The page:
Here is a short glossary of the alphabet soup of pharmacy pricing terms:
AWP -- Average Wholesale Price
The AWP operates as a suggested list price and is not typically what is paid since buyers almost always negotiate lower prices through discounts, rebates or negotiations. AWP is the most commonly used price index in pharmaceutical transactions and is published by three main sources identified earlier in this article.
According to Red Book, AWP pricing is "based on data obtained from manufacturers, distributors and other suppliers." AWP is not defined in law or regulations and there are no requirements that AWP reflect the price of any actual sale of drugs by a manufacturer.
Although this provides one definition, questions remain, such as why there are three different sources defining AWP.
AMP -- Average Manufacturers Price
The AMP is the average price paid to a manufacturer by retail pharmacies or by wholesalers for drugs distributed to the retail pharmacies. AMP is calculated quarterly by the individual drug manufacturers by dividing their total retail sales dollar value for each drug type and strength by the number of units sold. There is talk in the industry that we may move from AWP to AMP as a basis for the pricing, but it will add little clarity as there is no standard for AMP or regulatory body that can help payers understand pricing comparability.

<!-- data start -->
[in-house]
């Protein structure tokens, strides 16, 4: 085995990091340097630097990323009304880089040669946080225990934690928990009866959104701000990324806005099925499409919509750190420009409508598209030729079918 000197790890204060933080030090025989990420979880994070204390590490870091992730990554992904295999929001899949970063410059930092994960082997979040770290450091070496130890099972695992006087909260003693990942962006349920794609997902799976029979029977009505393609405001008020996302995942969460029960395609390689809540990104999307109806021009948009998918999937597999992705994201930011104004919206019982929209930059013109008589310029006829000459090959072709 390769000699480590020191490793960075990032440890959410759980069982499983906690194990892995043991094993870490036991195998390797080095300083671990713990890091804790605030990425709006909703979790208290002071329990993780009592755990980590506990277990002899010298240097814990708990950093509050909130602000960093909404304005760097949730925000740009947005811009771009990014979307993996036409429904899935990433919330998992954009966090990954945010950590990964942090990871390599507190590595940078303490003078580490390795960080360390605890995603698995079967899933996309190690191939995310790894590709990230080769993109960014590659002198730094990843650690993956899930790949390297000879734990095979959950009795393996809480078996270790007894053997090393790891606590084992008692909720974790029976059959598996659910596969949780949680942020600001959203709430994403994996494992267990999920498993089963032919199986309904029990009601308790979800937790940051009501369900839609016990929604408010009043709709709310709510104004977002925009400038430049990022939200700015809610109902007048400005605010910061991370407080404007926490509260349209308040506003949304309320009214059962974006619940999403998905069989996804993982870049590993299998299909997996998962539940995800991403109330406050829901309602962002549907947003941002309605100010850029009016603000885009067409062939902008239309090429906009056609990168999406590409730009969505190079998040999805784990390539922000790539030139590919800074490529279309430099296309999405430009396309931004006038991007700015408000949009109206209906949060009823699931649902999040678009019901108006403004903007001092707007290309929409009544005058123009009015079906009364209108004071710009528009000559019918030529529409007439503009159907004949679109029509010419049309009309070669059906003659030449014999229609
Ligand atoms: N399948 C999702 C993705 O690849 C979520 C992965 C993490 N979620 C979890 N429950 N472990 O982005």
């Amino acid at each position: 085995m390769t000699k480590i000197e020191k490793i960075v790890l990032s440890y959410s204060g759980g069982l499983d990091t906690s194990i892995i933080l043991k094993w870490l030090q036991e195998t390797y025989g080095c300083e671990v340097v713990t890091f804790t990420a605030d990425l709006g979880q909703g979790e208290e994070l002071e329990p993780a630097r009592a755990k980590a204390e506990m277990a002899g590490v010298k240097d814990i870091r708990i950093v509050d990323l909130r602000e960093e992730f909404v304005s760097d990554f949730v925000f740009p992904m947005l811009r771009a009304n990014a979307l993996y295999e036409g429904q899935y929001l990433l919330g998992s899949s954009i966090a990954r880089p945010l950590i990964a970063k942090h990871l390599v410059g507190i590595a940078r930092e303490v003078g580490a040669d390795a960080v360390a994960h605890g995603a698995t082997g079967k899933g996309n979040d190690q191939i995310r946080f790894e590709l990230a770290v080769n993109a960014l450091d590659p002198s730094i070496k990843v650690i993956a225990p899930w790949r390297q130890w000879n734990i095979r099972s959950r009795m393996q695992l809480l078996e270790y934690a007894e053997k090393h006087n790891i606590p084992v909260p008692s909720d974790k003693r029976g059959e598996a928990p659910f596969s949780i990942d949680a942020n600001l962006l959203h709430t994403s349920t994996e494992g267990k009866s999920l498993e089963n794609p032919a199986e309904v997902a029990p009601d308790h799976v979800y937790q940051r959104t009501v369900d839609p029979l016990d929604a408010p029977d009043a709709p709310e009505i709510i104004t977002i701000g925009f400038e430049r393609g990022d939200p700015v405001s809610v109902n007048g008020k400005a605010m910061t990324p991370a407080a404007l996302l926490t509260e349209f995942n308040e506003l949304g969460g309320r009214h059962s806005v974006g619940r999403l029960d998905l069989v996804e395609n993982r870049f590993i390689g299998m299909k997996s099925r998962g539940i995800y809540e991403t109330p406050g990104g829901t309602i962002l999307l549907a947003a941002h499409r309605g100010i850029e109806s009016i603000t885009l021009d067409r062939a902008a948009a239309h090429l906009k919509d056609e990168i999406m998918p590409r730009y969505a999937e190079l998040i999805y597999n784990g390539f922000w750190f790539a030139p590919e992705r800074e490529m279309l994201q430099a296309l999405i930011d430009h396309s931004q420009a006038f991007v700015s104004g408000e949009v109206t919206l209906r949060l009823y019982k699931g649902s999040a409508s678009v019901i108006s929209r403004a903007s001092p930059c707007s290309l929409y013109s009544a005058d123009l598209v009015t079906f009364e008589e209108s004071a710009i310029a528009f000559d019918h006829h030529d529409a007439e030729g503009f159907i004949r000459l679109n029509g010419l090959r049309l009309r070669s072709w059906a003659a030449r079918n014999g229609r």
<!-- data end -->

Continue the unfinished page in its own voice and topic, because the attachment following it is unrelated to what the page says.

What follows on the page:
MAC -- Maximum Allowable Cost
The MAC establishes a maximum cost per unit of medication, a tablet, a capsule, for example, for a particular generic drug. A PBM or health plan establishes their maximum and then reimburses each pharmacy within the network at that per unit price regardless of the acquisition cost of the drug.
This sounds like a reasonable approach. However, there are also many versions of the MAC, including the federal MAC, also referred to as the FUL or Federal Upper Limit, individual state MACs, as well as individual health plan and PBM MACs.
There are several ways to set a MAC, such as lowest published price, actual pharmacy acquisition costs or use of the federal MAC. But again, there is no standard for this pricing. Clearly understanding how your PBM's MAC was established and how it relates to the pharmacy's U&C for the particular drug is critical to your ability to compare prices.
WAC -- Wholesale Acquisition Cost
The WAC is the recommended list price established by the manufacturers for sale to wholesalers for drugs. It, like the AWP, is a suggested price and typically is not what is paid. WAC is a proprietary price set by pharmaceutical manufacturers and is usually published in the same resources as the AWP--Red Book, First DataBank and Medispan.
FUL -- Federal Upper Limit
The FUL (mentioned above as the HCFA MAC) is maximum allowable cost established by Medicaid for a drug with three or more generic equivalents. There are FUL prices for about 200 drugs and the Federal government updates these prices every six months. The maximum is set at 150 percent of the lowest prices listed for a therapeutic equivalent drug.
October 15, 2007
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